Continue reading MSCR High School Extramural Program Position Announcement

Frontline: A Class Divided

Frontline has just made one of the most requested shows of all time available online for your viewing pleasure: A Class Divided:

A Class Divided is an encore presentation of the classic documentary on third-grade teacher Jane Elliott’s “blue eyes/brown eyes” exercise, originally conducted in the days following the assassination of Rev. Martin Luther King Jr. in 1968. This guide is designed to help you use the film to engage students in reflection and dialogue about the historical role of racism in the United States, as well as the role of prejudice and stereotyping in students’ lives today.

Via Dewayne Hendricks video Very nicely done with transcripts, links and a teacher’s guide.

Book: Education Myths: What Special Interest Groups Want You to Believe about Our Schools, and Why It Isn’t So

Jay P. Greene:

In Education Myths, Jay P. Greene takes on the conventional wisdom and closely examines twenty myths advanced by the special interest groups dominating public education. In addition to the money myth, the class size myth, and the teacher pay myth, Greene debunks the special education myth (special ed programs burden public schools), the certification myth (certified or more experienced teachers are more effective in the classroom), the graduation myth (nearly all students graduate from high school), the draining myth (choice harms public schools), the segregation myth (private schools are more racially segregated), and a dozen more.

Watch or listen to a recent Jay Green Speech here.

Parent – Teacher – Student Relationships

Sue Shellenbarger:

The large majority of teachers, of course, are well-qualified and dedicated. Parents should weigh a child’s complaints carefully: Is the problem really a bad teacher, or a misdirected kid? “Many times the parent only gets the child’s side of the story,” says John Mitchell, deputy director of the American Federation of Teachers union.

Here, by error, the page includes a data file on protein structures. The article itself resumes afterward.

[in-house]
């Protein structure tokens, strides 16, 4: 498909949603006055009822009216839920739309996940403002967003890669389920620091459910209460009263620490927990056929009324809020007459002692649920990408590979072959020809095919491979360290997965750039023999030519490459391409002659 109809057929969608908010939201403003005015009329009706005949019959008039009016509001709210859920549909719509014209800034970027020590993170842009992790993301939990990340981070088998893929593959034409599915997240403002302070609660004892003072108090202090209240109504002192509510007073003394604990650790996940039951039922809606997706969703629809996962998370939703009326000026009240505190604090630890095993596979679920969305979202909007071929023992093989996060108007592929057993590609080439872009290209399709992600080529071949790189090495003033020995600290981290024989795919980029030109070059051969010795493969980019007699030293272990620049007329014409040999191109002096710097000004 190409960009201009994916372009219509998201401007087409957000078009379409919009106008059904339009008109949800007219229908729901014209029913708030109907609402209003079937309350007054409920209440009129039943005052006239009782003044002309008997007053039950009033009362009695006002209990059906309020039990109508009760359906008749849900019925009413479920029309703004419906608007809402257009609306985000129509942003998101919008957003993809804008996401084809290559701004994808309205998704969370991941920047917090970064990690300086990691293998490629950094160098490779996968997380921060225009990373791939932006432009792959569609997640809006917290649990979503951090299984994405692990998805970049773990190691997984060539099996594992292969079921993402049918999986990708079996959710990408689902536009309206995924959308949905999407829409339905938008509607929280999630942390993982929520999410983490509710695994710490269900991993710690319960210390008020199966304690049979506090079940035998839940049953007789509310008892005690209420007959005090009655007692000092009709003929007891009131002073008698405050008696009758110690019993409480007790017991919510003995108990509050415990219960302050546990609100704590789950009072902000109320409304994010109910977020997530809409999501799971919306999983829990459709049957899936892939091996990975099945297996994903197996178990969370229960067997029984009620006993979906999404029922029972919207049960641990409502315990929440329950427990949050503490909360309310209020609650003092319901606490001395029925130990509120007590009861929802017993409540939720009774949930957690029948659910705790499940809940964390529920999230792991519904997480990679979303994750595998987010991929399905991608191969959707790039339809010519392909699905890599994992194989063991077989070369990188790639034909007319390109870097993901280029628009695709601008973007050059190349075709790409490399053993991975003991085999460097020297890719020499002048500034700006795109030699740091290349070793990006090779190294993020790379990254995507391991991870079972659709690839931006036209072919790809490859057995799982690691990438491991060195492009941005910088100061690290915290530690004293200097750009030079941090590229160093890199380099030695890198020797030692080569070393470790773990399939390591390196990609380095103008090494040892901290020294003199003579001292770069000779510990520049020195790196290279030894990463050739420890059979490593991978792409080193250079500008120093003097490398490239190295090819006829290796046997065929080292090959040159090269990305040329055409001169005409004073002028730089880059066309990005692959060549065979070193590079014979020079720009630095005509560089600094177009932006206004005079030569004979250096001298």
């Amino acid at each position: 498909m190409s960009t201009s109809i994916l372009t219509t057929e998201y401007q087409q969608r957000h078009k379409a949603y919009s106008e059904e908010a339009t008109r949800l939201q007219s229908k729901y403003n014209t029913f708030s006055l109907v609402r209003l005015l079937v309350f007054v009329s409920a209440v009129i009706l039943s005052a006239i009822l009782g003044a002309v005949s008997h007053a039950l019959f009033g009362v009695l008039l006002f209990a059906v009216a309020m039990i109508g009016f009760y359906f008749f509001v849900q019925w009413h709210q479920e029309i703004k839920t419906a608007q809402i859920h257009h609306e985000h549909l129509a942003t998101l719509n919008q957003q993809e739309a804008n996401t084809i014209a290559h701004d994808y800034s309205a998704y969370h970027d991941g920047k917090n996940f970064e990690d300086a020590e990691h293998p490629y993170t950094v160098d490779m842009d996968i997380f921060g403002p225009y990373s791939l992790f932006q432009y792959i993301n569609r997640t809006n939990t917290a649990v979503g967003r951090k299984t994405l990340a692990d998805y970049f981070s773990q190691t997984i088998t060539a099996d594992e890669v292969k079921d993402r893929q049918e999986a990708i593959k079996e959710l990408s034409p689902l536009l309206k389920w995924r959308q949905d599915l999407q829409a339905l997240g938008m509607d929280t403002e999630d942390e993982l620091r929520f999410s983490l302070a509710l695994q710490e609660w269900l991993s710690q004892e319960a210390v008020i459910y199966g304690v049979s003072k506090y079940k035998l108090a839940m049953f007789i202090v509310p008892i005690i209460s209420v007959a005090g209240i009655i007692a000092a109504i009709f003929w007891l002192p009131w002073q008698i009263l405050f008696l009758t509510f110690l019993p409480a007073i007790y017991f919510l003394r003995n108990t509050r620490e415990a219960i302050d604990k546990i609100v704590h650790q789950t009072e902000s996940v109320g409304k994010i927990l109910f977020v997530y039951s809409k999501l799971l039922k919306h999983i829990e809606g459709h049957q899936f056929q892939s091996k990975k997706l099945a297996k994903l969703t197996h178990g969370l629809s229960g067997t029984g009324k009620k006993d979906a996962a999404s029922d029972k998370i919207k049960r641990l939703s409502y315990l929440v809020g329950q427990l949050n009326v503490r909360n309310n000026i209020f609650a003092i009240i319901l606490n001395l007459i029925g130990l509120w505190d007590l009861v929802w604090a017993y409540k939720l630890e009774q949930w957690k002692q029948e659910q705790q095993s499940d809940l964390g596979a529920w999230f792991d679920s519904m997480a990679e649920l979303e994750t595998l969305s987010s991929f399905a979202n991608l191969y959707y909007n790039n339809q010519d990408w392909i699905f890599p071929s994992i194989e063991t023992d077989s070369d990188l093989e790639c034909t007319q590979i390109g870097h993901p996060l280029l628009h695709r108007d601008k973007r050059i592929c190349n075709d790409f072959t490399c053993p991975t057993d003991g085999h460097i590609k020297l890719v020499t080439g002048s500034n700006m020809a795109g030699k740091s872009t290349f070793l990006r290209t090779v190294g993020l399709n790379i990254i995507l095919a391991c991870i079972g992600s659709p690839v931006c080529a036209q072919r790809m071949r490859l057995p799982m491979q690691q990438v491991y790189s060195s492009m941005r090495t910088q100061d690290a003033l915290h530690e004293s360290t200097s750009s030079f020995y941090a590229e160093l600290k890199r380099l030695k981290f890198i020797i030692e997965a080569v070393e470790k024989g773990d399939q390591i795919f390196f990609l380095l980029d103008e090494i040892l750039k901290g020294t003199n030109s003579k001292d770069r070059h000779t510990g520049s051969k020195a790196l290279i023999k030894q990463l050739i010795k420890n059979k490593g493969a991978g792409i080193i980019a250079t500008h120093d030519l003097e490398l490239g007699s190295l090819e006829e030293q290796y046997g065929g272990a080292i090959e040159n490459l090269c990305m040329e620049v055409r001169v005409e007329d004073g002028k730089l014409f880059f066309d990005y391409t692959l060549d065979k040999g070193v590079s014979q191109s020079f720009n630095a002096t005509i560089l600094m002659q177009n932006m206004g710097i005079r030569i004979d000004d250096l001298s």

The rumor mill can be misleading. Matt Sabella of Armonk, N.Y., was warned by other elementary-school parents that his daughter’s teacher was “so-so.” He found the opposite to be true. The teacher “helped my daughter become a whiz in math,” Mr. Sabella says. Also, if you rescue a child too quickly, you risk producing what some administrators call “teacups” — carefully crafted but fragile kids who lack resiliency, says Patrick Bassett of the National Association of Independent Schools, Washington, D.C.

Suburban Dane County School District Growth

Gena Kittner posted a useful article on the growth, both in student population and facilities of suburban Dane County School Districts.

Eleven of 16 school districts in the county have shown increased enrollment between 2001 and 2004, according to the Wisconsin Department of Public Instruction.Madison is grappling with growth in more than half of its district and declines elsewhere.

Madison’s enrollment has been flat for quite some time, though the population is moving around:

Two task forces, including parent representatives from each of the district’s schools [East] [West, are working to find ways to accommodate a projected increase of more than 500 elementary school students over the next five years in the West and Memorial high school attendance areas – where several housing developments are in the works.
The groups are also wrestling with high enrollment at some elementary schools and under-enrollment at others, in the East and La Follette high school attendance areas.
Based on last year’s figures, the district projects that by 2010, it will have 192 more students than it has seats for on the district’s west side, and 989 more seats than students on its east side.

Superintendent Burmaster To Address State Gifted Conference

State Superintendent of Schools Elizabeth Burmaster will address the Wisconsin Association for Talented and Gifted (WATG) State Conference on Thursday, October 6, 2005 at the Kalahari Convention Center in Wisconsin Dells, WI. Burmaster will proclaim October 9-15, 2005 as Gifted Education Week in Wisconsin. She will also announce the publication of the Gifted and Talented Resource Guide for Educators, Coordinators and Administrators in Wisconsin Public Schools, distributed to all school districts this past summer. The authors of this guide will be receiving special recognition and an award from WATG following Burmaster’s address.